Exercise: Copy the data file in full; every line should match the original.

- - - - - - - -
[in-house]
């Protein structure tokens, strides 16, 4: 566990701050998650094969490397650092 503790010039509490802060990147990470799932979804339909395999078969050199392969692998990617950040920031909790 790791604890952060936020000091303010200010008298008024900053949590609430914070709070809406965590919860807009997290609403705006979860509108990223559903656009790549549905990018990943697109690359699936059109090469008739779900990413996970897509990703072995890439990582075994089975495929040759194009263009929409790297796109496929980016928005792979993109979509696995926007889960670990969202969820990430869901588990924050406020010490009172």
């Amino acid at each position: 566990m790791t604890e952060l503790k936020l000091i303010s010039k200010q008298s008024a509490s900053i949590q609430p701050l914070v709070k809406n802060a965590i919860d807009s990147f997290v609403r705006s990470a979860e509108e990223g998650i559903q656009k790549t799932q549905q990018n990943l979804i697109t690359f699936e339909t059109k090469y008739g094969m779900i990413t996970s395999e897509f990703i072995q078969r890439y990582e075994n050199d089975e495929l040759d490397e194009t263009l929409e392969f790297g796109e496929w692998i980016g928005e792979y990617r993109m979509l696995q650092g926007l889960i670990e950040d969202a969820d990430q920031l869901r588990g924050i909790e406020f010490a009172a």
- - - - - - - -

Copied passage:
[in-house]
């Protein structure tokens, strides 16, 4: 566990701050998650094969490397650092 503790010039509490802060990147990470799932979804339909395999078969050199392969692998990617950040920031909790 790791604890952060936020000091303010200010008298008024900053949590609430914070709070809406965590919860807009997290609403705006979860509108990223559903656009790549549905990018990943697109690359699936059109090469008739779900990413996970897509990703072995890439990582075994089975495929040759194009263009929409790297796109496929980016928005792979993109979509696995926007889960670990969202969820990430869901588990924050406020010490009172």
């Amino acid at each position: 566990m790791t604890e952060l503790k936020l000091i303010s010039k200010q008298s008024a509490s900053i949590q609430p701050l914070v709070k809406n802060a965590i919860d807009s990147f997290v609403r705006s990470a979860e509108e990223g998650i559903q656009k790549t799932q549905q990018n990943l979804i697109t690359f699936e339909t059109k090469y008739g094969m779900i990413t996970s395999e897509f990703i072995q078969r890439y990582e075994n050199d089975e495929l040759d490397e194009t263009l929409e392969f790297g796109e496929w692998i980016g928005e792979y990617r993109m979509l696995q650092g926007l889960i670990e950040d969202a969820d990430q920031l869901r588990g924050i909790e406020f010490a009172a």